On June 2, 1944, President Roosevelt held a press conference at which he announced that the War Refugee Board was exploring converting the Ft. Ontario army camp in Oswego, New York into a refugee center. All refugees would have to agree to the provisions in a “Declaration for Refugees Entering the United States” that included they would come not as immigrants but as “guests” and would return to their homelands after the war.
In August 1944, 982 European refugees arrived in New York on the USS Henry Gibbins en route to what became known as the Emergency Refugee Shelter at Ft. Ontario. They were accompanied by Dr. Ruth Gruber, a field representative working for Interior Secretary Harold Ickes, who spent a considerable amount of time helping the refugees to settle into their new lives (see “Oral History with Ruth Gruber”). In a letter to Secretary Ickes in June 1945, Congressman Lowell Stockman (R-OR) wrote of his visit to Ft. Ontario as a member of the House Immigration and Naturalization Committee: “…all hailed her as they would a long-lost, close friend and relative.”
In September 1944, First Lady Eleanor Roosevelt visited the camp accompanied by Elinor Morgenthau, wife of the Treasury Secretary, where they received a tour given by refugee Ernst Wolff. Wolff wrote to Mrs. Roosevelt in February 1945, asking her to “save to [sic] the souls of this 1000 bodys [sic]” by working for their release from the camp. Though many of them had relatives in the U.S., including 40 with family members serving in the U.S. armed forces, they were not permitted to leave the camp for visits or to go to the town of Oswego. However, children did attend school in town and, in November 1944, 15 year old Ralph Kuznitzki wrote an essay for his English class, “The Flower and I,” in which he compared his experience as a refugee to the experience of a flower: “In its youngest years the wind of nature brought it and the tornado of Nazis brought me away from our mother place…I found a place too; but will this place be my fatherland, my place where I can settle down, develop and finally — die?”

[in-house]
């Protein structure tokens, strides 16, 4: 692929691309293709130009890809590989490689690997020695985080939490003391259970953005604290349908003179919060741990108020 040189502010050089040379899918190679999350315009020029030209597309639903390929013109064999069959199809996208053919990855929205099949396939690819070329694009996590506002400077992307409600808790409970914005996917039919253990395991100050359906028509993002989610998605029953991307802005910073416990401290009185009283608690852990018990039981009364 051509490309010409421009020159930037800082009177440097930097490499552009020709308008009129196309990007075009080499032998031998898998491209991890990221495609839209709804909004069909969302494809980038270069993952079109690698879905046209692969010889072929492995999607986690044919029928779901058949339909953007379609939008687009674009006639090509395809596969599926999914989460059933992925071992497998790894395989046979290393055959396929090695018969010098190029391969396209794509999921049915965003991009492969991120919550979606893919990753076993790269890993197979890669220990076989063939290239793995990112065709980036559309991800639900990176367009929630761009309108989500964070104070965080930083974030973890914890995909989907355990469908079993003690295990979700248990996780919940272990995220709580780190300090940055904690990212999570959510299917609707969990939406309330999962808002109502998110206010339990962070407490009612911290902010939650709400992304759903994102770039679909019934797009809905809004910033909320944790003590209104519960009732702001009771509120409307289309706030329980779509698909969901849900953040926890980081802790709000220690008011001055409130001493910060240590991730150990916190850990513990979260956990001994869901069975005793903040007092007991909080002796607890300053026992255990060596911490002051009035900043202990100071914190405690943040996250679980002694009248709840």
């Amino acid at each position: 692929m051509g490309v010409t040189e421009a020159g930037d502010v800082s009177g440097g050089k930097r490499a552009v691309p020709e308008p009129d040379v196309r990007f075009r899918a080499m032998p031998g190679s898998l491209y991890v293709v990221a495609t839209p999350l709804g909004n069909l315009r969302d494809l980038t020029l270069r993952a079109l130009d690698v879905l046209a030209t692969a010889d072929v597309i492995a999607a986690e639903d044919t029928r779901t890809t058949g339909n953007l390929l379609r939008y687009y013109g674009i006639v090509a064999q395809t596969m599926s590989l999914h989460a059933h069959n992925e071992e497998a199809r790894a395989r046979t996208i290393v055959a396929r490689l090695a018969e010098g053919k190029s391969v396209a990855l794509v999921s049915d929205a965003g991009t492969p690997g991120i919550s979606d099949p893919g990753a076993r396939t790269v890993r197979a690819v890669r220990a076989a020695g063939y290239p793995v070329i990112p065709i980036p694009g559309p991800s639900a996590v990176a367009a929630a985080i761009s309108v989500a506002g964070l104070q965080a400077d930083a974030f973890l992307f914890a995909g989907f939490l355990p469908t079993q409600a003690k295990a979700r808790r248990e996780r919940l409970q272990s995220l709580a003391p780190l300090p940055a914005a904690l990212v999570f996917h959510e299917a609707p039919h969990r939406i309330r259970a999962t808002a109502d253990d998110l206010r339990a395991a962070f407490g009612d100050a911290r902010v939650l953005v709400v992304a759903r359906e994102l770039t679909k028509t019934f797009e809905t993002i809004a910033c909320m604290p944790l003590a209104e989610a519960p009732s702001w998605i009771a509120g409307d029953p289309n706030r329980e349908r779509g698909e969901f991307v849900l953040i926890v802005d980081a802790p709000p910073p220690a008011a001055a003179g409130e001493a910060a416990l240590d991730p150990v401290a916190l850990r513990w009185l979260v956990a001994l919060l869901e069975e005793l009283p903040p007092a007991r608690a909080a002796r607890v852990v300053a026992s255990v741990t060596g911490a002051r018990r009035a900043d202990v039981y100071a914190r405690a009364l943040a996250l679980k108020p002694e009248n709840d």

Following the end of the war and the death of Franklin Roosevelt, President Harry S. Truman closed the camp, and refugees who wanted to enter the U.S. were admitted with immigrant visas. The Emergency Refugee Shelter at Ft. Ontario was the only center for European refugees in the United States during World War II.
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4 thoughts on “Using Primary Sources to Teach About Americans and the Holocaust, Part II”
I recently read a children’s fictionalized story about this but will have to look through my stacks for the title. The little girl and her sister went to live with a biological aunt in California after the war.
Thank you Kayleen. Let us know the name of the book!
This post just reinforces the old adage that if you don’t learn from history you doomed to repeat it. Thousands of people that could and should have been allowed to immigrate were left within reach of some of the most horrendous oppressors known to history. Today, thing are only marginally better. America would be made better my more immigrants, not fewer.
That depends on the immigrants and if they are who they say they are.